Today the OpenStack Infrastructure team hosted their third bug day of the cycle.
Then I run my simple infra_bugday.py script and populate the etherpad.
Then I grab the bug stats from launchpad and copy them into the pad so we (hopefully) have inspiring statistics at the end of the day. Once bugday makes it into infra proper I hope to update that to include us too, there is a bug for that, which I updated today.
Then comes the real work. I open up the old etherpad and go through all the bugs, copying over comments from the old etherpad and making my own comments as necessary about obvious updates I see (and updating my own bugs).
Last step: Let the team go to town on the etherpad and bugs!
As we wrap up, here are the stats from today:
Bug day start total open bugs: 293
- 50 New bugs
- 51 In-progress bugs
- 5 Critical bugs
- 23 High importance bugs
- 15 Incomplete bugs
Bug day end total open bugs: 245
- 0 New bugs
- 45 In-progress bugs
- 4 Critical bugs
- 24 High importance bugs
- 21 Incomplete bugs
Thanks again everyone!
On Monday, March 3rd, we kicked off the TripleO (“OpenStack on OpenStack” ) mid-cycle meetup at the HP offices in Sunnyvale, California.
The day began by splitting up into groups with our specific focuses, including Ironic (bare metal) and Continuous Integration, where I ended up.
I was able to spend the day following up on a couple patches I had outstanding for the work I’ve been doing with Fedora on the infrastructure side and get some work done on another patch.
After lunch, Derek Higgins of Red Hat gave participants a walk through of how we’re doing testing, with a tour of the setup for our testing environments and the “TripleO cloud” itself that’s currently being used for testing, running on a rack of servers provided by HP.
After the tour, he made the diagram he used available to get a better picture of everything:
My day wrapped up by having a chat with some folks from Mirantis about some of their multi-node testing plans and how that may tie in to the work we’re doing in TripleO and the rest of infra.
The rest of the week so far has been spent over at the Yahoo! offices in Sunnyvale. Most noteworthy to what I’m working on, the Red Hat folks were able to make progress on getting their own rack up to supplement the current testing rack from HP in order to have redundancy in testing. I was also able to make progress in getting Fedora into the testing pool and had the opportunity to use the high bandwidth time with colleagues to work on some SELinux issues I’ve been running into and do some in person debugging.
Last night HP sponsored a fun dinner for all sprint attendees down at Gordon Biersch in San Jose. Today, Thursday we’re continuing our work which will wrap up tomorrow.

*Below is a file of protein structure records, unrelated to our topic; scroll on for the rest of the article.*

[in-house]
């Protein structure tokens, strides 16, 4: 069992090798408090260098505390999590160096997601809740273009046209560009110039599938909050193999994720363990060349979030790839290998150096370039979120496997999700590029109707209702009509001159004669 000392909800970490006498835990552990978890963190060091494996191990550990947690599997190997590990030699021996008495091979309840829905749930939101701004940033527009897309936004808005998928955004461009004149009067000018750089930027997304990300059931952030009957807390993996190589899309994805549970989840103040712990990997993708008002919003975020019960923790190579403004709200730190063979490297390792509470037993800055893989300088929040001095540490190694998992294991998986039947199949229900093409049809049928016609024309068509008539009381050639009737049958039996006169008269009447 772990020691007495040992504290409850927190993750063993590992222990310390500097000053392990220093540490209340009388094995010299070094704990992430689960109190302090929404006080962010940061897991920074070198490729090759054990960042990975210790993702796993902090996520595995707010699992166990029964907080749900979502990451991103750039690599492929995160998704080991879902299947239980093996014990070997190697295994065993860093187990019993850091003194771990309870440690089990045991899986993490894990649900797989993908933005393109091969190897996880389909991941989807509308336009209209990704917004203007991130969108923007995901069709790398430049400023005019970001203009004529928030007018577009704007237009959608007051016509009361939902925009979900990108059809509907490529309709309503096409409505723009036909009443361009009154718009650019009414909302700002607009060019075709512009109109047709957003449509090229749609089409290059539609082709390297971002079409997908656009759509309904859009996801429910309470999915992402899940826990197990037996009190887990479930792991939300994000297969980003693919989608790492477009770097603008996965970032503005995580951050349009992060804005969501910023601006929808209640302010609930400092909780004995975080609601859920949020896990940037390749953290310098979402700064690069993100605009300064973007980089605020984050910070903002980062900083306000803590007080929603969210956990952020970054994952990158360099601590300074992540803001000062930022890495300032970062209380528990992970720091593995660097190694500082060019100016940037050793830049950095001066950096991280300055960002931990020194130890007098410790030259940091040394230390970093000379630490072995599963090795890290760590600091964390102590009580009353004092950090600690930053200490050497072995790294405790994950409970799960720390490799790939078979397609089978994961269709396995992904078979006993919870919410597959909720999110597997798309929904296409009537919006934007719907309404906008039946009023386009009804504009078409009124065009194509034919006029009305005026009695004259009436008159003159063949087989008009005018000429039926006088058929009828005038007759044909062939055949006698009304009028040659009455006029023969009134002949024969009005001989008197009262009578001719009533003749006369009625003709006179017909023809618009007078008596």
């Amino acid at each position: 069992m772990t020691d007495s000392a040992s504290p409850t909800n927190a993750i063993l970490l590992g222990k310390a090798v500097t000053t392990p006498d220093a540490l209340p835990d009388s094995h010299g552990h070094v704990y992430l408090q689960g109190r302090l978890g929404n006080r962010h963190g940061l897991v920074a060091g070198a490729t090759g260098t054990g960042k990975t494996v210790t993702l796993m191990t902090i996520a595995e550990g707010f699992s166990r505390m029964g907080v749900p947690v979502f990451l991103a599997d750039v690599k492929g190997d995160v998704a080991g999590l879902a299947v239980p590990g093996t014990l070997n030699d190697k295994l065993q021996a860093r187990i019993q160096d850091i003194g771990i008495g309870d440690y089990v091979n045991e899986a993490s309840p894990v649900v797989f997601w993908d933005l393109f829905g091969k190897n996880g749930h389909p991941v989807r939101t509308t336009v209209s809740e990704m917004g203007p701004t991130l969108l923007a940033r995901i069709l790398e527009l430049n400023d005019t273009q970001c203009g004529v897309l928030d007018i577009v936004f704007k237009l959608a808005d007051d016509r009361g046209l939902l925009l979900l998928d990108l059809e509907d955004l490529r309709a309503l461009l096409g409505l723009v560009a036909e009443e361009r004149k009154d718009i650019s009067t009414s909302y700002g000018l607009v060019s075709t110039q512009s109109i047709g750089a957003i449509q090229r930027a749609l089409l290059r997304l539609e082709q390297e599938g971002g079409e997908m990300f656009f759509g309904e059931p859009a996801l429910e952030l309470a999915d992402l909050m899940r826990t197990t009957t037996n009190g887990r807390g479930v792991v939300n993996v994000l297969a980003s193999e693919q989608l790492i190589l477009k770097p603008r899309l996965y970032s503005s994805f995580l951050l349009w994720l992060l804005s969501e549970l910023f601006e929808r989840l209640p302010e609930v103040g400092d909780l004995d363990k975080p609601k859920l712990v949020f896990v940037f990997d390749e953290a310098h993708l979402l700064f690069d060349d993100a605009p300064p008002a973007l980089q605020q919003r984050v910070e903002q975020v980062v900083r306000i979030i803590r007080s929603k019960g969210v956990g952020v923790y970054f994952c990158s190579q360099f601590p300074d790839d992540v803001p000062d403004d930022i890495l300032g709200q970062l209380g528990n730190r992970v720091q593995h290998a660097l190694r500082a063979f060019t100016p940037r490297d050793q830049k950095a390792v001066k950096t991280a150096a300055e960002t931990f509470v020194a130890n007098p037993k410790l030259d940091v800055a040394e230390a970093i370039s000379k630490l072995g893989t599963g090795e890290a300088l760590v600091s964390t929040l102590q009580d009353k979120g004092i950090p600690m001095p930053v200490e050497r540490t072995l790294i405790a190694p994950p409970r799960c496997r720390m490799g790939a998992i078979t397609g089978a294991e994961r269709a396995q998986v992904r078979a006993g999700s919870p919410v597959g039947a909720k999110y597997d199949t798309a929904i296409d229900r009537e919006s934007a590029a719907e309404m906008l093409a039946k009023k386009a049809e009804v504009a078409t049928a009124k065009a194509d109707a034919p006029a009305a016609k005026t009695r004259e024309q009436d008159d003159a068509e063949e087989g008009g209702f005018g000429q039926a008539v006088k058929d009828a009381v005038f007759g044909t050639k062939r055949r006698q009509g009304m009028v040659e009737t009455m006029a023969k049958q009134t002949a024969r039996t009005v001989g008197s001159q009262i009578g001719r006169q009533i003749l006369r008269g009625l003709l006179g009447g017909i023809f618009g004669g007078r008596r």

On Sunday, March 2nd MJ and I headed over to Sherith Israel to attend a class by Ian Berke to learn about the stained glass throughout the historic building.
I didn’t know anything about stained glass, so the first thing we got to learn was the two main types of glass that are featured throughout the building: opalescent glass and painted glass. The painted glass was often in the 20th century Gothic revival style, with more stiff looking characters and simple colors and styles. The glass is stained in the traditional “pot metal” method where different types of metal are added to create different colors, copper for green, gold for red, cobalt for blue. I’m a fan.
The majority of the windows were of opalescent glass, an American innovation from the late 1800s pioneered by Tiffany and others. It requires multiple layers of glass that are colored with bone ash and other materials to make them a bit more flowing and dynamic than the flat colored painted windows. On these windows enamel was then used to paint features like faces, which allows for precise details but fades more quickly.
I have never gotten really close to stained glass windows before, so this was an opportunity to do so and see how thick and layered they tend to be, with intentional textures that you can feel on some of the windows, particularly the opalescent ones, to lend to the design. We also learned the basics of how a window is made, starting with either a pre-designed pattern or a design created for the window by the artist (both types are in the building) and then following the pattern in a full size printout/drawing that they cut and match the glass to match.
We also learned how expensive these windows were, and still are. Restoration for the massive Moses window on the west side of the building will cost almost $400,000 and has to be done every 100 years or so as the lead in the window starts to become brittle, risking the structural integrity of the window.
This was one of my favorite classes so far. I’m really looking forward to the class about the organ with Jonathan Dimmock coming up on March 23rd.
I have uploaded photos I took during the class here: http://www.flickr.com/photos/pleia2/sets/72157641770774454/